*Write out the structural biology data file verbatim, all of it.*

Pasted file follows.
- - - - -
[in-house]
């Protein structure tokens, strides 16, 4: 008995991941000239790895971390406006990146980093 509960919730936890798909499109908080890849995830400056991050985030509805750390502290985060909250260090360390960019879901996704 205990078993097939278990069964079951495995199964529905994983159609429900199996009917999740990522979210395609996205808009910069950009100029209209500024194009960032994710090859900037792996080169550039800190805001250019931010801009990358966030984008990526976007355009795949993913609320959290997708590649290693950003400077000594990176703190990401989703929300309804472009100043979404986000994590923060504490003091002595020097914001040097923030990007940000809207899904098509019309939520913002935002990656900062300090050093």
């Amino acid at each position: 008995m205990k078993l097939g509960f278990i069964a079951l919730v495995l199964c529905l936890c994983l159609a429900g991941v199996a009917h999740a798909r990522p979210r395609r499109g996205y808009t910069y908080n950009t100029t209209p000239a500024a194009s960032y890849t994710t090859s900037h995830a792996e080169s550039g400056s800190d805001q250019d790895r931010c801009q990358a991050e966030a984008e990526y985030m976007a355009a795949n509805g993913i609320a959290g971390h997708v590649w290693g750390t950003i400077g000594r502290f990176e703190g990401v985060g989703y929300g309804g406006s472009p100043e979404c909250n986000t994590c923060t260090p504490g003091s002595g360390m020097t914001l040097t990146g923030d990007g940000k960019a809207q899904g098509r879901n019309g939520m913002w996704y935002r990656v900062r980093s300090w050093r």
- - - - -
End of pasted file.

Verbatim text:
[in-house]
């Protein structure tokens, strides 16, 4: 008995991941000239790895971390406006990146980093 509960919730936890798909499109908080890849995830400056991050985030509805750390502290985060909250260090360390960019879901996704 205990078993097939278990069964079951495995199964529905994983159609429900199996009917999740990522979210395609996205808009910069950009100029209209500024194009960032994710090859900037792996080169550039800190805001250019931010801009990358966030984008990526976007355009795949993913609320959290997708590649290693950003400077000594990176703190990401989703929300309804472009100043979404986000994590923060504490003091002595020097914001040097923030990007940000809207899904098509019309939520913002935002990656900062300090050093």
């Amino acid at each position: 008995m205990k078993l097939g509960f278990i069964a079951l919730v495995l199964c529905l936890c994983l159609a429900g991941v199996a009917h999740a798909r990522p979210r395609r499109g996205y808009t910069y908080n950009t100029t209209p000239a500024a194009s960032y890849t994710t090859s900037h995830a792996e080169s550039g400056s800190d805001q250019d790895r931010c801009q990358a991050e966030a984008e990526y985030m976007a355009a795949n509805g993913i609320a959290g971390h997708v590649w290693g750390t950003i400077g000594r502290f990176e703190g990401v985060g989703y929300g309804g406006s472009p100043e979404c909250n986000t994590c923060t260090p504490g003091s002595g360390m020097t914001l040097t990146g923030d990007g940000k960019a809207q899904g098509r879901n019309g939520m913002w996704y935002r990656v900062r980093s300090w050093r």